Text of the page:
Each level has its own story threads, where you can assume the role of your target’s new personal bodyguard or a brilliant detective investigating a suspicious suicide and so on. As I discovered and memorised more of these stories, I began to mesh them together and weave my way to new, clean, and undetected levels of assassination. Hitman III encourages experimentation, and with YouTube being filled with various speed-runs, it’s clear that players other than myself have taken on that encouragement.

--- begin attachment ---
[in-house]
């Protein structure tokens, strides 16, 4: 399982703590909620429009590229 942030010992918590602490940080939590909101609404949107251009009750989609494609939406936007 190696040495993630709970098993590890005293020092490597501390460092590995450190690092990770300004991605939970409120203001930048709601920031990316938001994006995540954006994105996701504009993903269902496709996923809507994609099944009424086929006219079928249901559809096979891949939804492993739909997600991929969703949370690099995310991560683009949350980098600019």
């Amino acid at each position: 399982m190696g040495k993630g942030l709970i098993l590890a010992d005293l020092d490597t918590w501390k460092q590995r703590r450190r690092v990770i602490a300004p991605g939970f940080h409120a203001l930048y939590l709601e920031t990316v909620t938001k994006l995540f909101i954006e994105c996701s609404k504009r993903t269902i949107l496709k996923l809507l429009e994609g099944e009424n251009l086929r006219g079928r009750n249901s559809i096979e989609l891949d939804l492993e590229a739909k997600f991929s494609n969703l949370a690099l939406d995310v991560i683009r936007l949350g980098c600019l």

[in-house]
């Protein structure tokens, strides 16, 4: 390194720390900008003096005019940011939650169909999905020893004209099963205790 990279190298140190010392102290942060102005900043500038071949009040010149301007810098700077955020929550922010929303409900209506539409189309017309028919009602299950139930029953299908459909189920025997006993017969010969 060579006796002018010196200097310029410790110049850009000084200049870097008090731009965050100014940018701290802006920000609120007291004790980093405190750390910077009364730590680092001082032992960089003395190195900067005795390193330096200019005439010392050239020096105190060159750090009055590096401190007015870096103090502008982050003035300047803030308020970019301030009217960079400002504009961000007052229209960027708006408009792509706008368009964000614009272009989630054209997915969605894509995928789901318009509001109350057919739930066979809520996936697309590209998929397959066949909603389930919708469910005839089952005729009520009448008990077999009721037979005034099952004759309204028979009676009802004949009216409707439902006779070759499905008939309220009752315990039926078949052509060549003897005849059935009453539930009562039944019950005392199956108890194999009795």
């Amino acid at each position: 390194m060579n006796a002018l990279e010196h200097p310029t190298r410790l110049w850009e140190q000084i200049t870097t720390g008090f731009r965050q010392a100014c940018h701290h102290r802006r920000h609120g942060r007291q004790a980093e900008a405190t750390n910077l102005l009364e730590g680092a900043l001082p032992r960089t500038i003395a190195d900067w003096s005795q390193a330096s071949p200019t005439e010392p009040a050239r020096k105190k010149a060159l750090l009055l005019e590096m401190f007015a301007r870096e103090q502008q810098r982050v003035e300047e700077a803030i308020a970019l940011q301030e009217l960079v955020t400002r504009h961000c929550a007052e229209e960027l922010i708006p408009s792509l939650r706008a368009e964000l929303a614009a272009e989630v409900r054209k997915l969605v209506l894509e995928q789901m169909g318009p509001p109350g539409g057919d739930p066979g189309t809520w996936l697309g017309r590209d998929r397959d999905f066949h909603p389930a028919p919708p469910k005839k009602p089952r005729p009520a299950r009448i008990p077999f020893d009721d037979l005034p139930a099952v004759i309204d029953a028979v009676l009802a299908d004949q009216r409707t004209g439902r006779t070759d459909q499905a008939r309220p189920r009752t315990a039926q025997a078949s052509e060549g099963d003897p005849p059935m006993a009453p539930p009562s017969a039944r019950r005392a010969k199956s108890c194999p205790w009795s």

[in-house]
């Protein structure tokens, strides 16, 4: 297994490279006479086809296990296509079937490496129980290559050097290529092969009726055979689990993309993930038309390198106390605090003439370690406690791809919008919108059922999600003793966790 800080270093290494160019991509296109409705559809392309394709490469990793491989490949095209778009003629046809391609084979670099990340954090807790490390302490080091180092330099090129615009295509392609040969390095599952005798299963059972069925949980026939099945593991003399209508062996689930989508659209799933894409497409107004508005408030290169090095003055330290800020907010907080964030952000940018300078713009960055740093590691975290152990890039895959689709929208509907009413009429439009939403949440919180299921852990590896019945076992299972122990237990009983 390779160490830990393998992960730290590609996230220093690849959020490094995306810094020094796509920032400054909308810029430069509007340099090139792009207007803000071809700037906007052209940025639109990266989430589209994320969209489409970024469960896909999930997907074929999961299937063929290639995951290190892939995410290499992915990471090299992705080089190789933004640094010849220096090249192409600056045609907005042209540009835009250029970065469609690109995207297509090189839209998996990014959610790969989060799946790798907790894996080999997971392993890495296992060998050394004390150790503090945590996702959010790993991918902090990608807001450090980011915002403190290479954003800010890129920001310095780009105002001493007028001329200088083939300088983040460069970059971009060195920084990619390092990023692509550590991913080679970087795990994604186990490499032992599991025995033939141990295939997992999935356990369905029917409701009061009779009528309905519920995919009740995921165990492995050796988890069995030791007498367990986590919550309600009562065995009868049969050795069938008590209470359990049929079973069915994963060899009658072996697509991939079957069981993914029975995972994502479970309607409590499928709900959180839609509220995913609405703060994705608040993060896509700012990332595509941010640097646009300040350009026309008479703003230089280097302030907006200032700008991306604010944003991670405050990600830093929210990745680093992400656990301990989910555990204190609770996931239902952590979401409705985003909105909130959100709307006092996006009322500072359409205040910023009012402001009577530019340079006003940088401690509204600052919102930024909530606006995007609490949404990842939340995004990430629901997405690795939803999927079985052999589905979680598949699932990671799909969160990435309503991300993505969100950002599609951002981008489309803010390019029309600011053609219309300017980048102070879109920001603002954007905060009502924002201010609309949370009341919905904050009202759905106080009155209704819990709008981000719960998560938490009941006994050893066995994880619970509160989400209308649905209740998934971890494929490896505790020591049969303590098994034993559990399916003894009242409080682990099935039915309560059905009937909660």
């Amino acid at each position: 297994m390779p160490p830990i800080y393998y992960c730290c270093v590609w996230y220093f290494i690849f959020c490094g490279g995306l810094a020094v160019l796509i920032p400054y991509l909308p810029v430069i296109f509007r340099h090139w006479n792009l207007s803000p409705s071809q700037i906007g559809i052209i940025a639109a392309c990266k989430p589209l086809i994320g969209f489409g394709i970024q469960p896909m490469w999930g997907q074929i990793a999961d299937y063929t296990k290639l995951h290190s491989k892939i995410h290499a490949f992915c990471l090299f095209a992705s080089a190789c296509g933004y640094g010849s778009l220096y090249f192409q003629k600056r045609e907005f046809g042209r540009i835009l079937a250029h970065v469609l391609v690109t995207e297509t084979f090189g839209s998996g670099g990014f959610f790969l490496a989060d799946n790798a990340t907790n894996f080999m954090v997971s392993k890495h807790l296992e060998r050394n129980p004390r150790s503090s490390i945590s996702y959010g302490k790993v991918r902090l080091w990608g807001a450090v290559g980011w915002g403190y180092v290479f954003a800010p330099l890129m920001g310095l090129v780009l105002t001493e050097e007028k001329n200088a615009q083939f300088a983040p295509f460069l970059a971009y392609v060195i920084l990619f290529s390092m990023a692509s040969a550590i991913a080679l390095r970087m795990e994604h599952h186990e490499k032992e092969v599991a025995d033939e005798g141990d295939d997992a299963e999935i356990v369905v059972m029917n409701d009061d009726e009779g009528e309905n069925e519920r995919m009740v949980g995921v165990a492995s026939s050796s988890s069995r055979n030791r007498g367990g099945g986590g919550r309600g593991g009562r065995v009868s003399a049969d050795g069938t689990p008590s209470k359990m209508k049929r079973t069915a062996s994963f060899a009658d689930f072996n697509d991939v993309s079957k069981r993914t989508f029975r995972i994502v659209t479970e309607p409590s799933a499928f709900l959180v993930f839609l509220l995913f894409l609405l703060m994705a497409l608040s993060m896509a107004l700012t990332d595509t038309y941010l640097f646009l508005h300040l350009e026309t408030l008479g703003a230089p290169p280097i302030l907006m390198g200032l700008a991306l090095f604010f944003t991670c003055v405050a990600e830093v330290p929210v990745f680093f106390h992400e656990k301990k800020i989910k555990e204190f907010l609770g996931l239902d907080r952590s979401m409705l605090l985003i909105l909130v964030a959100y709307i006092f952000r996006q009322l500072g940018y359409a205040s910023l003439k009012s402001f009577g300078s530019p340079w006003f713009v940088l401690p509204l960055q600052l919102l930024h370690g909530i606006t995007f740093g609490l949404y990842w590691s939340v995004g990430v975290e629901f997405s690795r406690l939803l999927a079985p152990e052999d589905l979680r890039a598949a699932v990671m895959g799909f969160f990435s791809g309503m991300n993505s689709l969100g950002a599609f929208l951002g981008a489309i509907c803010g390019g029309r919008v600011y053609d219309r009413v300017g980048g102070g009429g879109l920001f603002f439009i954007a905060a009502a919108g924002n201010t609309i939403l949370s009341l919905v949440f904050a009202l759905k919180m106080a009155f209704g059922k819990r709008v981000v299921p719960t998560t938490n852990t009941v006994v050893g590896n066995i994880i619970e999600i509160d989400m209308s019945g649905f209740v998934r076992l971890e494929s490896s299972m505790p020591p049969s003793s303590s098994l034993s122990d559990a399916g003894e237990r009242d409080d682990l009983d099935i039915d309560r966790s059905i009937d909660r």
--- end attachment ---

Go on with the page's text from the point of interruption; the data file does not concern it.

There is a story at play here, noted by short cutscenes either side of a mission; however, its narrative is light, boiling down to bad people doing bad things that must be stopped. The story does begin to pick up in the later missions, but for the most part it acts purely as justification for the game’s varying locations while never really distracting from the core gameplay experience. While I missed out on the previous installments and their subsequent stories, I never felt that I was missing an integral piece of information in any given scene—especially with the handy recap available upon first starting the game. Nonetheless, its story feels like a fitting conclusion to the character—as well as an excitable precursor for what is to come with IO’s eventual Bond project.